Board declines realty tax option

ROARING SPRING — The Spring Cove School Board opted Monday to not take its half of the local 1 percent realty transfer tax, leaving it all to the six municipalities within the district.

While the school district has a legal right to collect half of this tax, six of the nine board members voted not to claim the district’s share.

All of the local realty transfer tax will continue to be distributed to Martinsburg and Roaring Spring boroughs as well as North Woodbury, Freedom, Huston and Taylor townships.

Numerous township and borough representatives who attended the meeting Monday expressed relief at the board’s decision.

“We’re very happy with the outcome. Hopefully, they don’t do it next year,” said Mark Ayers, North Woodbury Township supervisor. “We’re very happy we don’t have to find another avenue for more money.”

Ayers estimated if the school district claimed its half, that it would’ve taken about 8 to 9 percent of the township’s budget.

Richard Brantner Jr., Martinsburg borough manager, said he was also pleased with the outcome. “It’s part of our revenue so it’s going to help balance our budget for next year,” he said of the realty transfer tax.

Spring Cove School Board members Amy Acker-Knisely, John Biddle, James Butler, Charles Gojmerac, Linda Smith and Troy Wright voted no to taking 0.5 percent of the tax while Floyd Deterline, Brian Gahagan and Jason Rhykerd voted yes.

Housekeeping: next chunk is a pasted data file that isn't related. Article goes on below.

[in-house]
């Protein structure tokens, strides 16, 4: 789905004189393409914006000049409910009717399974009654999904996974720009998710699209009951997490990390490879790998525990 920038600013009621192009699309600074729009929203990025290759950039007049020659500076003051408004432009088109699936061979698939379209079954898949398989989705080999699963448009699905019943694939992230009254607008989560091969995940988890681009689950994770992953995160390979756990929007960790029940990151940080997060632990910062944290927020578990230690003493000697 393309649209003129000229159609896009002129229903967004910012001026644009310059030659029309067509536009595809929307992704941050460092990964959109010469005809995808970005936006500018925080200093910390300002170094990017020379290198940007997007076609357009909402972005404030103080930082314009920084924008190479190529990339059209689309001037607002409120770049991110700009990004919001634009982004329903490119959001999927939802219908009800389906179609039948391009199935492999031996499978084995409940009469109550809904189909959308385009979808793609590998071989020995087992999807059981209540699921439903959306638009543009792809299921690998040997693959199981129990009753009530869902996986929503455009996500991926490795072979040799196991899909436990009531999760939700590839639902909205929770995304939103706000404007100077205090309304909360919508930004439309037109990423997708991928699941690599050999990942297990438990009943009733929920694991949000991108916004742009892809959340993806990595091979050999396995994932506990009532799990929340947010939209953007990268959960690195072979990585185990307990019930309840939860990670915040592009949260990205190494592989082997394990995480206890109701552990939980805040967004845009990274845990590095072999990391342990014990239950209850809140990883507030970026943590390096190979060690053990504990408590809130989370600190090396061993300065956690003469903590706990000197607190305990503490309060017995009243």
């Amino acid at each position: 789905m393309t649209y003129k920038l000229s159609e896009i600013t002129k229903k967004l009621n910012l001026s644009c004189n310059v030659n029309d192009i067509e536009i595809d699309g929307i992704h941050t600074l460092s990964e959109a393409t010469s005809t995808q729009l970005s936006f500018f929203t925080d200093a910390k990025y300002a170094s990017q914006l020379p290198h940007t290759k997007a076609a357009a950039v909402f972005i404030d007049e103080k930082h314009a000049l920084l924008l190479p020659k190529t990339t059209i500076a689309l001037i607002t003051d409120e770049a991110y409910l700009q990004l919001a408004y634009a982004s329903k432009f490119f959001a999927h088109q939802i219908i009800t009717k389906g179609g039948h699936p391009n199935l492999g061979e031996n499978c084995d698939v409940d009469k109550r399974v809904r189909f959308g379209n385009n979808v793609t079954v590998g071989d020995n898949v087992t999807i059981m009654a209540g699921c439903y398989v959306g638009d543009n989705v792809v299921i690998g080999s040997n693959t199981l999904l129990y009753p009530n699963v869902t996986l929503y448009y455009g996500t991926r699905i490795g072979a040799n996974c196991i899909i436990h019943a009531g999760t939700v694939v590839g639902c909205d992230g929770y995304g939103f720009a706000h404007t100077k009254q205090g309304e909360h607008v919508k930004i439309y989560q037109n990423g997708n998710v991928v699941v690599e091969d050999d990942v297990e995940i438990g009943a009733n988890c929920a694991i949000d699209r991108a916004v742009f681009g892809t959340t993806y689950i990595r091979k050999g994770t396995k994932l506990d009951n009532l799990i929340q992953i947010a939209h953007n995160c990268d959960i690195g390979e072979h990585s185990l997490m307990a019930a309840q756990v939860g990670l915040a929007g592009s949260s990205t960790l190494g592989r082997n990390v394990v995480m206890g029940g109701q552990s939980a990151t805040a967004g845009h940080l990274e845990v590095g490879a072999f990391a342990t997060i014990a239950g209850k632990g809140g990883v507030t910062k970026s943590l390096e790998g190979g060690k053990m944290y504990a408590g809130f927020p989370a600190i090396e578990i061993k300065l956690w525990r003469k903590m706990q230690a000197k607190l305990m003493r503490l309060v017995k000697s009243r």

“It was a tough decision, but I just thought that everyone’s under the gun with budgets. And I think I want to have a good working relationship with the boroughs and the townships,” said Acker-Knisely, the board’s vice president.

“I just don’t think it’s the right time right now,” she added. However, she pointed out that future boards will still be able to decide whether or not to take the district’s share of the realty transfer tax. “I think right now, I just want us all to work together because we’re all … under the thumb of the budget.”

Gahagan, the board’s president, said the school district board has a fiscal responsibility to collect its share of the tax as a way to raise money to address the budget deficit.

“Obviously, the timing was not outstanding,” Gahagan said, acknowledging that the municipalities are in the midst of their budgeting process. “This is something we could’ve done for years, and I just think as an elected school district (official), this is my job to try and find a way to close the budget deficit.”

If the board members voted to claim the 0.5 percent, the school district would’ve received an estimated additional $100,000 each year.

The board members also voted to rescind a previous motion to have Fairway Labs test about 20 water samples for lead at a rate of $15 per sample. The board passed a motion to use Mountain Research instead to test water samples at a rate of $10 per sample.

Mirror Staff Writer Shen Wu Tan is at 946-7457.